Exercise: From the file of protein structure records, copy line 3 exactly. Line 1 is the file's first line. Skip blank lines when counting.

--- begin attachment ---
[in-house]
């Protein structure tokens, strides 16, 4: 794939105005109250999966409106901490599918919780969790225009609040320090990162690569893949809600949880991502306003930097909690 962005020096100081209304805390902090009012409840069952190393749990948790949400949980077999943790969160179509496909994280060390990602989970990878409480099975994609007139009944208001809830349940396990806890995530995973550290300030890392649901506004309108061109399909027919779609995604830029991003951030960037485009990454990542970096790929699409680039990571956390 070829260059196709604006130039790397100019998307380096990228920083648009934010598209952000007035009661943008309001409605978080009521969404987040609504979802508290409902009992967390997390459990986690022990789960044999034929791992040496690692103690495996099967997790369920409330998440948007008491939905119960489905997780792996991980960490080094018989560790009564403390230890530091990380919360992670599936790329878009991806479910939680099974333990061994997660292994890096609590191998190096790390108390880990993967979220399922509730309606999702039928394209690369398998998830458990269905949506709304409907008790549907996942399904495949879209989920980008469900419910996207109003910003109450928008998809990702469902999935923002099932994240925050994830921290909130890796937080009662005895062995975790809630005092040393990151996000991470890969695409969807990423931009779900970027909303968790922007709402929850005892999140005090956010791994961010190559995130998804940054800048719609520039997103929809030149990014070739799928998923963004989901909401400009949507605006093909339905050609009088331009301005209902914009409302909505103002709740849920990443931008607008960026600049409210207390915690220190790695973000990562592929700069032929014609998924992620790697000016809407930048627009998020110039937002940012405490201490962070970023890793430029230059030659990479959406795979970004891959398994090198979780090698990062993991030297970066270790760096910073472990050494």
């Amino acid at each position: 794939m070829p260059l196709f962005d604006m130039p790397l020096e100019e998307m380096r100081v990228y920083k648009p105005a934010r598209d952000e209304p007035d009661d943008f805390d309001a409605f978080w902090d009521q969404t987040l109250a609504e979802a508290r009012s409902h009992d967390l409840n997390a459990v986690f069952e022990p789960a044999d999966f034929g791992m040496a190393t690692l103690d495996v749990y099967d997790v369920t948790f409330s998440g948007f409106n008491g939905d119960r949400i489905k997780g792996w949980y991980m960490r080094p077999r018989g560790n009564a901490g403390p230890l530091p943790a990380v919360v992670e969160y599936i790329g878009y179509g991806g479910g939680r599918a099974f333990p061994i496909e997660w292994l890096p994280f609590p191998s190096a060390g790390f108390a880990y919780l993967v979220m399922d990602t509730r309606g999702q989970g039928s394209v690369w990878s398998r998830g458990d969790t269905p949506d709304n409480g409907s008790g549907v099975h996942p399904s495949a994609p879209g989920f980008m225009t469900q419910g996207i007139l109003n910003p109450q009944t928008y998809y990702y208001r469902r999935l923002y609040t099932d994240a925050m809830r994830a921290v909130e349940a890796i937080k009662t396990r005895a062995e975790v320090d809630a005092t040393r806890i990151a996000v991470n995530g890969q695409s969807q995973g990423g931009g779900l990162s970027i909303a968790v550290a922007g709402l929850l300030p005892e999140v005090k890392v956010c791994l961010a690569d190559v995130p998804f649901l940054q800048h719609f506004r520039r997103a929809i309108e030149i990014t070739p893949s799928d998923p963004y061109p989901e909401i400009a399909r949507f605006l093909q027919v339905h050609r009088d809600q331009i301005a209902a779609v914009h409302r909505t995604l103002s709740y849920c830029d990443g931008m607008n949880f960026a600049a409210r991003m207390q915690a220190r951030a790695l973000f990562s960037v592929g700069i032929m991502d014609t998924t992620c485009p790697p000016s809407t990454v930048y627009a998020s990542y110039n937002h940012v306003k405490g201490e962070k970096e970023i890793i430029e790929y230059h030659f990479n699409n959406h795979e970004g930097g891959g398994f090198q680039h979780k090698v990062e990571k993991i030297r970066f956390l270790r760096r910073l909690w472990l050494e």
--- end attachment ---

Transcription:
């Amino acid at each position: 794939m070829p260059l196709f962005d604006m130039p790397l020096e100019e998307m380096r100081v990228y920083k648009p105005a934010r598209d952000e209304p007035d009661d943008f805390d309001a409605f978080w902090d009521q969404t987040l109250a609504e979802a508290r009012s409902h009992d967390l409840n997390a459990v986690f069952e022990p789960a044999d999966f034929g791992m040496a190393t690692l103690d495996v749990y099967d997790v369920t948790f409330s998440g948007f409106n008491g939905d119960r949400i489905k997780g792996w949980y991980m960490r080094p077999r018989g560790n009564a901490g403390p230890l530091p943790a990380v919360v992670e969160y599936i790329g878009y179509g991806g479910g939680r599918a099974f333990p061994i496909e997660w292994l890096p994280f609590p191998s190096a060390g790390f108390a880990y919780l993967v979220m399922d990602t509730r309606g999702q989970g039928s394209v690369w990878s398998r998830g458990d969790t269905p949506d709304n409480g409907s008790g549907v099975h996942p399904s495949a994609p879209g989920f980008m225009t469900q419910g996207i007139l109003n910003p109450q009944t928008y998809y990702y208001r469902r999935l923002y609040t099932d994240a925050m809830r994830a921290v909130e349940a890796i937080k009662t396990r005895a062995e975790v320090d809630a005092t040393r806890i990151a996000v991470n995530g890969q695409s969807q995973g990423g931009g779900l990162s970027i909303a968790v550290a922007g709402l929850l300030p005892e999140v005090k890392v956010c791994l961010a690569d190559v995130p998804f649901l940054q800048h719609f506004r520039r997103a929809i309108e030149i990014t070739p893949s799928d998923p963004y061109p989901e909401i400009a399909r949507f605006l093909q027919v339905h050609r009088d809600q331009i301005a209902a779609v914009h409302r909505t995604l103002s709740y849920c830029d990443g931008m607008n949880f960026a600049a409210r991003m207390q915690a220190r951030a790695l973000f990562s960037v592929g700069i032929m991502d014609t998924t992620c485009p790697p000016s809407t990454v930048y627009a998020s990542y110039n937002h940012v306003k405490g201490e962070k970096e970023i890793i430029e790929y230059h030659f990479n699409n959406h795979e970004g930097g891959g398994f090198q680039h979780k090698v990062e990571k993991i030297r970066f956390l270790r760096r910073l909690w472990l050494e």